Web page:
Gb Chamber Chief Fears On 'Supply Chain Impact'


Gregory Laroda


Tribune Business Reporter


The Grand Bahama Chamber of Commerce’s president yesterday voiced fears that the island’s supply chain will be “seriously impacted” if Balearia joins the Grand Celebration in suspending voyages.

Gregory LaRoda told Tribune Business that the potential loss of critical sea access to south Florida threatened to inhibit the ability of businesses to transport goods to Grand Bahama amid a wave of “panic buying” stemming from fears sparked by the coronavirus pandemic.

“It is no sense telling people to not panic buy, because that’s what’s going on,” he said. “You can get into some of the stores, but there are long lines so it goes against that social distancing thing because every place you go there is a long line of people trying to buy the basics.

“Some of those basics you can’t find like Vitamin C, Lysol and hand sanitisers. All of the stores seem to be out of those. But people are stocking up on water, groceries and that type of thing, and it’s almost like a hurricane is coming and there is no need for that.”

Mr LaRoda spoke after Bahamas Paradise Cruise Line at the weekend announced what it described as “a voluntary and temporary pause” to its cruising schedule, cancelling all sailings between March 15 and April 8. Its Grand Celebration will resume sailings with its April 10 cruise.

Oneil Khosa, the cruise line’s chief executive, said in a statement: “At Bahamas Paradise Cruise Line, the health, safety and well-being of our guests and crew is paramount.

“At the recommendation of the US Centres for Disease Control (CDC), World Health Organisation (WHO) and Cruise Lines International Association (CLIA), we have made the difficult decision to temporarily suspend our sailing schedule. All cruises have been cancelled from March 15 through April 8, 2020. Grand Celebration will resume operations with its scheduled April 10 departure.

“We are in communication with all guests booked on a cancelled sailing, as well as with our travel advisor partners, who have a variety of options available to them under our recently updatedSail with Easepolicy. Those with specific questions should call 800-374-4363. We look forward to getting back to business as usual and welcoming travellers onboard our Bahamas cruises very soon.”

Bahamas Paradise Cruise Line, though, denied that its other vessel, the Grand Classica, was placed into dry dock six months earlier than planned as a result of the coronavirus, as reported by the Palm Beach Post.

Meanwhile, Mr LaRoda expressed fears that Balearia’s service between Fort Lauderdale and Grand Bahama will follow the Grand Celebration although there has been no public confirmation of this yet.

“A lot of us rely on the Grand Celebration as a means of transport, especially with cargo, between the island and Florida, so that stopping - and the Grand Balearia is probably just a few days away from stopping - is going to seriously impact the ability to get stuff on the island. That’s going to present a challenge,” the chamber president said.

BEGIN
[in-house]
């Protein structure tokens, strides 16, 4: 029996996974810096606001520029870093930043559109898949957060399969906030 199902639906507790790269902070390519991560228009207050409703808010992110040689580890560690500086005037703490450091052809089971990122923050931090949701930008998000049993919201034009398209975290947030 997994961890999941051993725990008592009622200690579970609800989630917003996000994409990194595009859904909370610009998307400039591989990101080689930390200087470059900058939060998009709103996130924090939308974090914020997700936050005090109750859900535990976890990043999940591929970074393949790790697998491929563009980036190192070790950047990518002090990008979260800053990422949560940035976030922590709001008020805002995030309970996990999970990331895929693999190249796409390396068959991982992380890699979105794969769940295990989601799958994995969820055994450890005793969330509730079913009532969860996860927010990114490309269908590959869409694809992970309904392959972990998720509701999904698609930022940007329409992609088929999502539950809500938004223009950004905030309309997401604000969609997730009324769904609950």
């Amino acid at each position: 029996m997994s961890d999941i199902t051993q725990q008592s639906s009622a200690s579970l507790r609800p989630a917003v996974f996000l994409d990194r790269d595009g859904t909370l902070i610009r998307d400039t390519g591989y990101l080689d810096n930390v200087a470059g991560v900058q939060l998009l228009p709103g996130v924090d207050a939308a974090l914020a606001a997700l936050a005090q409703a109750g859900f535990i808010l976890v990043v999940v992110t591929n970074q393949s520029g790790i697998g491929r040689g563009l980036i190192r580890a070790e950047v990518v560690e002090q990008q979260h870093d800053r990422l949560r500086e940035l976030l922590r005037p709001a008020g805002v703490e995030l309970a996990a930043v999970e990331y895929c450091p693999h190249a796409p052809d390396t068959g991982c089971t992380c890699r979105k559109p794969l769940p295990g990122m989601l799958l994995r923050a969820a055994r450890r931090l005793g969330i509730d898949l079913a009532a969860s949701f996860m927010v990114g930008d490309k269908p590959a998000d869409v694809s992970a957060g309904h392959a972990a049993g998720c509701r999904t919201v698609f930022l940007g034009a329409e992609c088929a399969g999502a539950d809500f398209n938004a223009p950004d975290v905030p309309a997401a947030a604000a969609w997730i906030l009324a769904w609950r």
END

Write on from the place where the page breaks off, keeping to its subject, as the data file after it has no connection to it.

He added that the COVID-19 pandemic, with the virus having now reached The Bahamas, would also hold back post-Dorian reconstruction efforts due to the increased difficulties associated with importing “key supplies” to Grand Bahama.

“You have to get it coming in from Florida, stuff like cabinets and those types of things to do the finishing work on some of the repairs. So to the extent that shipping is impacted, getting those stuff in will be impacted,” Mr LaRoda said.

“In terms of the regular merchants, I don’t know how much it has impacted so far, but I am sure they are going to be having problems in getting stuff from their supply chain. So as time goes on we will see more and more impact from this.

“I think the difference between this and Dorian is that with Dorian we knew it was coming, and we knew that no matter how bad it was, within two or three days it will be gone,” he added. “With coronavirus we can’t say that.

“We don’t know how long we are going to be in this mode, and how bad it’s going to get before it gets better, so I think it is the unknown that has people no matter what is said to them. They still appear to be going into this mode of ‘let me get what I can get now because I don’t know how long I am going to be on lockdown if it comes to that’.”

When asked what the Grand Bahama Chamber plans to do to mitigate the economic fall-out, Mr LaRoda said: “We have to see what plans we come with. We have a call between the folks in the industrial community later on today [yesterday], where we will be supposedly strategising and making everyone aware of what protocols we put in place in the industrial sector.

“So far we are doing things like having non-essential people working from home that were supposed to come in to work; restricting visitor access to the terminals and the facilities; practicing good hygiene and social distancing and all of that sort of thing. We are going to be trading notes and seeing how we could assist one another in moving forward through this, but that is for later on.

“The minister (Senator Kwasi Thompson, minister of state for Grand Bahama) is also supposed to update us on the protocols that the government is putting in place, so he is going to be joining us on this call as well and we will see what happens from there.”


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